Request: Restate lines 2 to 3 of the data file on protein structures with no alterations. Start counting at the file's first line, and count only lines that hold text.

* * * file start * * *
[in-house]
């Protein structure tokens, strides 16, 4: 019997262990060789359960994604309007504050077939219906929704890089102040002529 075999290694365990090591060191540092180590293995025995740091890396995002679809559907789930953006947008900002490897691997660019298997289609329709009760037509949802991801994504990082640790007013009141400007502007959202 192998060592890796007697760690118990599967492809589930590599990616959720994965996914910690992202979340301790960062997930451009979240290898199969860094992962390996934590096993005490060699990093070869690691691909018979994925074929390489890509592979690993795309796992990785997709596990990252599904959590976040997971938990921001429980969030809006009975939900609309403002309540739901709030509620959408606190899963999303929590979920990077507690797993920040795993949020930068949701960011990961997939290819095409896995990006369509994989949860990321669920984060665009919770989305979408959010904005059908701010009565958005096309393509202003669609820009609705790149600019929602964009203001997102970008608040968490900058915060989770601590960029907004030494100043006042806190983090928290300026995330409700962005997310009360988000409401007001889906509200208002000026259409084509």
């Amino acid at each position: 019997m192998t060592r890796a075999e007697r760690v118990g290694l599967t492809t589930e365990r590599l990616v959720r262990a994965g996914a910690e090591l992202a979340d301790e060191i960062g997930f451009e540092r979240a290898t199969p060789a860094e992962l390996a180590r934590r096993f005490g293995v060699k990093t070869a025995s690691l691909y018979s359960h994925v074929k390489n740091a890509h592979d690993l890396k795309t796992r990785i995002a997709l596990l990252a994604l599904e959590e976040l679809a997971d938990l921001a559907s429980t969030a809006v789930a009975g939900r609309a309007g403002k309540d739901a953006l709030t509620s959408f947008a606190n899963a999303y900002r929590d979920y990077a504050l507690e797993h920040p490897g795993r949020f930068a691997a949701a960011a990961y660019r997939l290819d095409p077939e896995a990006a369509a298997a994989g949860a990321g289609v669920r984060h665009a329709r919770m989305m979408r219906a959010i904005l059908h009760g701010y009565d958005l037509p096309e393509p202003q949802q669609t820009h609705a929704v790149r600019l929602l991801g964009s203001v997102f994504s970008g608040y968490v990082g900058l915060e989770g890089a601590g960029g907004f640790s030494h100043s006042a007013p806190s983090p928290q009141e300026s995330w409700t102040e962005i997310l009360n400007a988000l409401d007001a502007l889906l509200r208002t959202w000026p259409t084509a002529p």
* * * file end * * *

């Protein structure tokens, strides 16, 4: 019997262990060789359960994604309007504050077939219906929704890089102040002529 075999290694365990090591060191540092180590293995025995740091890396995002679809559907789930953006947008900002490897691997660019298997289609329709009760037509949802991801994504990082640790007013009141400007502007959202 192998060592890796007697760690118990599967492809589930590599990616959720994965996914910690992202979340301790960062997930451009979240290898199969860094992962390996934590096993005490060699990093070869690691691909018979994925074929390489890509592979690993795309796992990785997709596990990252599904959590976040997971938990921001429980969030809006009975939900609309403002309540739901709030509620959408606190899963999303929590979920990077507690797993920040795993949020930068949701960011990961997939290819095409896995990006369509994989949860990321669920984060665009919770989305979408959010904005059908701010009565958005096309393509202003669609820009609705790149600019929602964009203001997102970008608040968490900058915060989770601590960029907004030494100043006042806190983090928290300026995330409700962005997310009360988000409401007001889906509200208002000026259409084509």
């Amino acid at each position: 019997m192998t060592r890796a075999e007697r760690v118990g290694l599967t492809t589930e365990r590599l990616v959720r262990a994965g996914a910690e090591l992202a979340d301790e060191i960062g997930f451009e540092r979240a290898t199969p060789a860094e992962l390996a180590r934590r096993f005490g293995v060699k990093t070869a025995s690691l691909y018979s359960h994925v074929k390489n740091a890509h592979d690993l890396k795309t796992r990785i995002a997709l596990l990252a994604l599904e959590e976040l679809a997971d938990l921001a559907s429980t969030a809006v789930a009975g939900r609309a309007g403002k309540d739901a953006l709030t509620s959408f947008a606190n899963a999303y900002r929590d979920y990077a504050l507690e797993h920040p490897g795993r949020f930068a691997a949701a960011a990961y660019r997939l290819d095409p077939e896995a990006a369509a298997a994989g949860a990321g289609v669920r984060h665009a329709r919770m989305m979408r219906a959010i904005l059908h009760g701010y009565d958005l037509p096309e393509p202003q949802q669609t820009h609705a929704v790149r600019l929602l991801g964009s203001v997102f994504s970008g608040y968490v990082g900058l915060e989770g890089a601590g960029g907004f640790s030494h100043s006042a007013p806190s983090p928290q009141e300026s995330w409700t102040e962005i997310l009360n400007a988000l409401d007001a502007l889906l509200r208002t959202w000026p259409t084509a002529p």